Perpetually Late?How being late negatively impacts your crew—and your careerBy Scott Cook
The next time you stay up late because you’re out on the town, watching a movie or doing anything that simply forces you—in spite of your best efforts and good intentions—to be late for work in the morning, consider how your actions affect the off-going shift. In short, somebody has to stay late to do your job.
The person you were supposed to relieve may have had plans to take their kids to school or fishing, take their spouse out for breakfast—maybe they even have a second job to get to. But don’t sweat it. You’ll only be 5 or 10 minutes late. Most certainly there won’t be a call, much less a big call, at shift change, and the person you relieve won’t have to go in your place, simply because you just couldn’t get to work on time.
Think again—it happens all the time.
Sure, there are a few legitimate reasons for being late: an illness in the family, your car breaks down—that sort of thing. But the rest of your excuses for being late are pure BS, and you know it.
When you’re late for a BS reason, you’re telling the people you work with, “I have no respect for you. I don’t care what you had planned to do today. What kept me from getting to work on time was much, much, much more important than anything you could possibly need to do today.”
When you’re habitually late, the person you were supposed to relieve, and everyone at the station where you were supposed to be, probably takes bets or at least kicks around ideas about what BS excuse you’ll come up with this time.
One of the best excuses I’ve heard involved quite a lie. You see, my career job is as an instructor for a large corporation. One of my students—who was late more often than not—dropped in one day 15 or so minutes after class had started, apologizing that he couldn’t get to work because of the “big fire.” There was a big fire, but we cleared it about an hour before he was due at work. Slick didn’t know that a student in class and I were on that fire all night, went home, showered and made it to work on time. I explained that we did that in less time than it took him to drive past the burned-out remnants of the building. It was the last time he was late for any of my classes. (If he just would have made it on time, he wouldn’t have embarrassed himself by telling the big lie about the big fire the class had discussed before his arrival.)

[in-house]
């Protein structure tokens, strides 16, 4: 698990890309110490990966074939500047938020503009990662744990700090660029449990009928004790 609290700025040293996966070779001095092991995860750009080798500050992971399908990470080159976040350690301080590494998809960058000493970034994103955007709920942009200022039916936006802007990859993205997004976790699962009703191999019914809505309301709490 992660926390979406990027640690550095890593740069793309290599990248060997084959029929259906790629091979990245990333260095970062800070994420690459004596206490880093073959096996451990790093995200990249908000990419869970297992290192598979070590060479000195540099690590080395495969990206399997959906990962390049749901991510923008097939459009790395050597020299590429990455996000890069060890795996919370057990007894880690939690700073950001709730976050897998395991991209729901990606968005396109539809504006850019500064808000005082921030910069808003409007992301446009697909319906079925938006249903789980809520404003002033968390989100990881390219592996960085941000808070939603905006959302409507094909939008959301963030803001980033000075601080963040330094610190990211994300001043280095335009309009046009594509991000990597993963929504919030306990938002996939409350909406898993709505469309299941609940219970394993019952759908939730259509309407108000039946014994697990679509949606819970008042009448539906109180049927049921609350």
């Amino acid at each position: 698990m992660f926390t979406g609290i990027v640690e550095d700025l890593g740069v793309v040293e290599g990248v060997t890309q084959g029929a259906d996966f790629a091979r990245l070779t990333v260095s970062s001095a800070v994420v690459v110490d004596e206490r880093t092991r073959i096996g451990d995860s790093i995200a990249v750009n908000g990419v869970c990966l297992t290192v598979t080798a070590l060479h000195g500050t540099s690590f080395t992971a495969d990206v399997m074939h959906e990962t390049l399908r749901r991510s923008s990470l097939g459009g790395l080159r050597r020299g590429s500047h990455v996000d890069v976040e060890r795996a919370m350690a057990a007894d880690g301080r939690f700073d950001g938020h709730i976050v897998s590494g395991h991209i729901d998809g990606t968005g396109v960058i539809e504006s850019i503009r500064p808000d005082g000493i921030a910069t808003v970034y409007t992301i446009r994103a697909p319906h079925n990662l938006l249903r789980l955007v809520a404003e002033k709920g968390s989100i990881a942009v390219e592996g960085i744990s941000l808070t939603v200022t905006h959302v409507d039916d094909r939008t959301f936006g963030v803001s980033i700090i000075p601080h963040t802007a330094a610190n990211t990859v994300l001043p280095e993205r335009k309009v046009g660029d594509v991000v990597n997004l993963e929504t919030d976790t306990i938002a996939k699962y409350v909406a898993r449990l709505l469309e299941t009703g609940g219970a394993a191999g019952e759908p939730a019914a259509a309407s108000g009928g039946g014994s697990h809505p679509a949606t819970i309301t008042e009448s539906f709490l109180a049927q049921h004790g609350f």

Tardiness is going to cost you down the road. I promise. A promotion, choice crew assignment or special project that you know you’d be perfect for will come up, and sure enough, you’ll get passed over for it. You’ll be pissed and mope around the station; “Man, those SOBs picked Charlie for the job. Can you believe that?” And most of us will sympathize with you just so you’ll shut up. But we both know why you got passed over even if you choose not to admit it. If you could just manage to get to work on time 10 days a month, you’d have that promotion. The bottom line:
If your employer can’t count on you to do something as simple as show up on time, how in the world can they possibly expect you to do anything else?Scott Cook is the former chief of the Granbury (Texas) Volunteer Fire Department and a fire service instructor. He’s also a member of
FireRescue’s editorial board.
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